Original Title: 暗殺
Release Date: July 4, 1964
Director: Shinoda Masahiro
Book by: Shiba Ryôtarô
Screenplay by: Yamada Nobuo
Cast: Tanba Tetsuro, Iwashita Shima, Kimura Isao, Sada Keiji, Okada Eiji, Ozawa Eitaro
Alongside such figures as Ôshima Nagisa, Yoshida Yoshishige, Imamura Shôhei, Masumura Yasuzô, Teshigahara Hiroshi, Hani Susumu and Kurahara Koreyoshi, Shinoda Masahiro was one of the key members of the so-called Japanese new wave, whose wide-ranging scope also encompassed the likes of Suzuki Seijun and Kaneto Shindô. More specifically, he was among the triumvirate—also including Ôshima and Yoshida—that formed the new wave at Shochiku.
Although he is primarily known in the West for his 1969 effort, Double Suicide (心中天網島), a cine-theatrical experiment which realized a bunraku  puppet play, Shinoda was a prolific filmmaker who made more than thirty films before retiring from the arena in 2003. 1964 was an important year for this one-time Ozu assistant, as two of his finest and most acclaimed films saw the light of day: Pale Flower (乾いた花), a radical and broodingly terse—not to mention visually and aurally stunning, which is true of majority of Shinoda’s work—yakuza tale, and Assassination (Ansatsu), Shinoda’s first, and rather modernist, foray into period films.
Taking its cues from the oft-depicted turbulent sociopolitical period of Late Tokugawa Shogunate (1853-1867) , which initiated with Colonel Perry-commanded four American warships positioning themselves at a key Japanese port and thus terminating the country’s centuries-old trade impasse and more and edging it to the brink of civil war, Assassination begins in the third year of Bunkyu , or 1863. In the opening moments, we witness a murderer being pardoned as per the Premier’s orders. The man turns out to be Kiyokawa Hachiro (the ubiquitous Tanba Tetsuro), an exceptional ronin  who was once known to be the Emperor’s supporter.
Shogunate’s most staunch opposition at the time was provided by the Imperial allies, demanding expulsion of foreign forces from their Divine Land, forces the Shogunate feared. Nevertheless, he is granted the task of forming a Free Samurai Army against his former Emperor Worshippers (“poison kills poison,” Shogunate Lord Matsudaira once slithers). But also fully expecting Kiyokawa’s betrayal, which mutates into an intricate political machination, an assassin is unleashed on his trail, who, along with Kiyokawa’s devotees, becomes the catalyst for revealing our protagonist’s true character, an ambitious task for sure.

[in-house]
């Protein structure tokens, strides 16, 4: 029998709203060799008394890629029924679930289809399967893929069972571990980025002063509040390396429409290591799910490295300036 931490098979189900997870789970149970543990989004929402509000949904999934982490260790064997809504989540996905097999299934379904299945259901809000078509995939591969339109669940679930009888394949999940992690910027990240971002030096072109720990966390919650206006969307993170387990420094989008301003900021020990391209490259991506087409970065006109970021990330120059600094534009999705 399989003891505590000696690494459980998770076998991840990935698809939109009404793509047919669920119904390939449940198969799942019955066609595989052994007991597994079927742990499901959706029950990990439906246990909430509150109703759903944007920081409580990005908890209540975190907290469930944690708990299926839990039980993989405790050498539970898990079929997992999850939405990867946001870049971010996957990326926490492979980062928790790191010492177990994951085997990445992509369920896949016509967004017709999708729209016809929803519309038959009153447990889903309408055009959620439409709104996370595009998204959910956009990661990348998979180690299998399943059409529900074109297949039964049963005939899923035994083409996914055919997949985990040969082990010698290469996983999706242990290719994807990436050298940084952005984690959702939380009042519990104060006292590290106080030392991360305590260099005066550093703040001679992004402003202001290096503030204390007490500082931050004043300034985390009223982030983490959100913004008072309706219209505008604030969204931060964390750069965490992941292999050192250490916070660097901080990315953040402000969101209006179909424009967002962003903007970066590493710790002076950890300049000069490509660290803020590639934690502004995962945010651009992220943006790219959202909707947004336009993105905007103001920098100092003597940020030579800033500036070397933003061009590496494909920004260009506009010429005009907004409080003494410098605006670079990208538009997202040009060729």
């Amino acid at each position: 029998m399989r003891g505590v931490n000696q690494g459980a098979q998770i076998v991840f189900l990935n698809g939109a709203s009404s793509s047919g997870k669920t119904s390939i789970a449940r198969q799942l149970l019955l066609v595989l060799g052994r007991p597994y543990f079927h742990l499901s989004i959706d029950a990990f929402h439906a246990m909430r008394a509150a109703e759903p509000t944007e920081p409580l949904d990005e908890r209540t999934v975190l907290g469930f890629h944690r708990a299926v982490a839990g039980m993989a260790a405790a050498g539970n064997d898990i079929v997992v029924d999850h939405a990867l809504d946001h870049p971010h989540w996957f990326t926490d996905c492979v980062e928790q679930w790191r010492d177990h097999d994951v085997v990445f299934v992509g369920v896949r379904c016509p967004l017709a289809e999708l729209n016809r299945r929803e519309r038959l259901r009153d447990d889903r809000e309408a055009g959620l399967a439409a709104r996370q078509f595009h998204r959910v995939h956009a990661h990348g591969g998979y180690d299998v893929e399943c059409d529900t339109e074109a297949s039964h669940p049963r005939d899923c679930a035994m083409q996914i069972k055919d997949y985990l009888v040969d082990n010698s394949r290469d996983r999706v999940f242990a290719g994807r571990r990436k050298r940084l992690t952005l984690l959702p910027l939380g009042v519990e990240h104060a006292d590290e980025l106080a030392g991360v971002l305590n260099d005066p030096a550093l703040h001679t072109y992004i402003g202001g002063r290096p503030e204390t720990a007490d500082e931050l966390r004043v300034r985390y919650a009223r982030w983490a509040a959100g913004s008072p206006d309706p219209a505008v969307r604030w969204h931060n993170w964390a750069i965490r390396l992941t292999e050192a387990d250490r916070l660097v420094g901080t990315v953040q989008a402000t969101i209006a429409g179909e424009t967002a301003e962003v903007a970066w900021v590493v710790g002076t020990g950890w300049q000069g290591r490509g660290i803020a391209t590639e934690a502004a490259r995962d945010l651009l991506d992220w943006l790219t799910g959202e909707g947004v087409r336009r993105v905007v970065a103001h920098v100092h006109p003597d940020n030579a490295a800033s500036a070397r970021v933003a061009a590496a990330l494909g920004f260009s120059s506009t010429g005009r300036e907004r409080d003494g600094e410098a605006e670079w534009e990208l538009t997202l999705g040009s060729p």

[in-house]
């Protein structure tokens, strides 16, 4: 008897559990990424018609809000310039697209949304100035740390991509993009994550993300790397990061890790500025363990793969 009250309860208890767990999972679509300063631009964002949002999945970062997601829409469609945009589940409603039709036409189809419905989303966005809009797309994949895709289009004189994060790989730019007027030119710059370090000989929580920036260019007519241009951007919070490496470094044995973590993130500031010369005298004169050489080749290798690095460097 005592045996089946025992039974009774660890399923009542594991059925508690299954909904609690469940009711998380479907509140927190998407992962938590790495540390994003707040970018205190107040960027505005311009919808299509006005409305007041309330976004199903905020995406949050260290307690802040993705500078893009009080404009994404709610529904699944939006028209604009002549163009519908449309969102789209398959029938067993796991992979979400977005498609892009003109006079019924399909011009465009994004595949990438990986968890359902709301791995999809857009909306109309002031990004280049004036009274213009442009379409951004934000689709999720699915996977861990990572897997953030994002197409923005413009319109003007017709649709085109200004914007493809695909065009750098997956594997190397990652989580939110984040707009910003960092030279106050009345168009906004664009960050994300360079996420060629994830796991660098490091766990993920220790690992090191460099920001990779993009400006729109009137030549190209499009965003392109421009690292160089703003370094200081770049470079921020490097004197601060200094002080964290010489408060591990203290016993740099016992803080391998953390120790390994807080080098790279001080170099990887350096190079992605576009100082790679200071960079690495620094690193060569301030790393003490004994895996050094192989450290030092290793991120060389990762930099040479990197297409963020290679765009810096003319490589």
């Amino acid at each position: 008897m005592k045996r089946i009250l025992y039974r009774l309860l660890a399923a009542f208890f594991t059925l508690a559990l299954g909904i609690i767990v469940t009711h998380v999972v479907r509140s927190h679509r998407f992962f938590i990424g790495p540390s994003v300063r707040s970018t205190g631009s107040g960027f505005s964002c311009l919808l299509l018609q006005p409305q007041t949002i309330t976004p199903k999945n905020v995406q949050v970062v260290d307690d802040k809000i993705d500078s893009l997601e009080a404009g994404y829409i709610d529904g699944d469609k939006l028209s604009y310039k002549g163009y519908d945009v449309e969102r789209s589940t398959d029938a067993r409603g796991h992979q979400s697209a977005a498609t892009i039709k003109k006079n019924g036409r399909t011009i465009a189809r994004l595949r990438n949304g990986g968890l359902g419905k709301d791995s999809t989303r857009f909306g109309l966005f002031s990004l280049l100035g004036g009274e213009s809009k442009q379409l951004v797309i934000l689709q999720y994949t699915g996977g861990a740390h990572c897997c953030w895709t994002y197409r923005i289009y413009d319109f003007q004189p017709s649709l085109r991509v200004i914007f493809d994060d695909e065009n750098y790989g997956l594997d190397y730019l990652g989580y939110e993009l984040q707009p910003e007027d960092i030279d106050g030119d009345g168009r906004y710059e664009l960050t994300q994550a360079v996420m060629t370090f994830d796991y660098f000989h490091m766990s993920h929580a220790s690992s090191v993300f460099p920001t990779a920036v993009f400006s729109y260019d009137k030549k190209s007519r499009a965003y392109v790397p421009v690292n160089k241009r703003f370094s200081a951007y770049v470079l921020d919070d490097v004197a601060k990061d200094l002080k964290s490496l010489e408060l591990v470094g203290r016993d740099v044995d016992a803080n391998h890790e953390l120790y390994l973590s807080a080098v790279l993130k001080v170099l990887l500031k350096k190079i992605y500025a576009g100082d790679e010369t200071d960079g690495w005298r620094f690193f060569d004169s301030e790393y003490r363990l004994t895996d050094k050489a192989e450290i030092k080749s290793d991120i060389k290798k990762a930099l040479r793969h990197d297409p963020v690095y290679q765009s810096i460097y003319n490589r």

Indeed, Kiyokawa is not one of those run-of-the-mill righteous heroes who patrol the mean streets in so many jidaigeki  and chanbara  yarns. The fact that he is also based on an actual person perhaps afforded famed author Shiba Ryôtarô and screenwriter Yamada Nobuo an opportunity to capture the morally indeterminate milieu and contextualize its effects on Kiyokawa’s emotional and psychological state. He constantly feels the need to prove himself as an equal to those who regulate him, as he has paid his dues at the best Samurai schools and is considered a highly respected opponent for anyone.
In one important sequence that unfolds at a brothel, Kiyokawa, disgruntled by the lack of change even after the Tenpo Reformation , which was supposed to assist ordinary ronins like himself, forcibly takes the innocence of a recently sold young woman — played by the beautiful Iwashita Shima, Shinoda’s wife, who went on to appear in most of his subsequent films. — under the impression that she refused to serve him due to his class. But after recognizing her situation, he buys her out and makes her his honorable servant, an immense gesture repaid by the woman with her life.
Due to the fact that Shinoda readily employs elliptical flashbacks and voice-overs that cause multiple shifts in the the point-of-view, Assassination admittedly is complex, and may require at least a second viewing to be comprehended and appreciated properly. That said, unlike Shinoda’s subsequent period effort, Samurai Spy (異聞猿飛佐助), it is not complicated or hard to follow. The latter’s highly-stylized action choreography, which at times veered toward the comical, is also largely absent, and is replaced by quick and bloody confrontations—no abstractions here. In both films, however, the protagonists are kept at a certain emotional distance, perhaps part of the reason why author Audie Bock once used the term “icy aestheticism” in relation to the director’s approach, but it is also what makes them such fascinating figures.
The narrative and stylistic hallmarks of the sixties new waves—hand-held camera work (which truly makes its mark during the film’s final moments), freeze-frames, existential themes—are applied with aplomb. Part of the credit certainly goes to Kosugi Masao, Shinoda’s favorite early cinematographer—his expressionist use of light and shadow within the magnificent ‘scope compositions is noteworthy. And the appropriately austere music is courtesy of the great Takemitsu Tôru, who provided scores for a number of key films of the time-period. Shinoda once stated in an interview that “I would like to take hold of the past and make it stand still so I can examine it from different angles.” With Assassination, he has gone a long way toward actualizing his goal.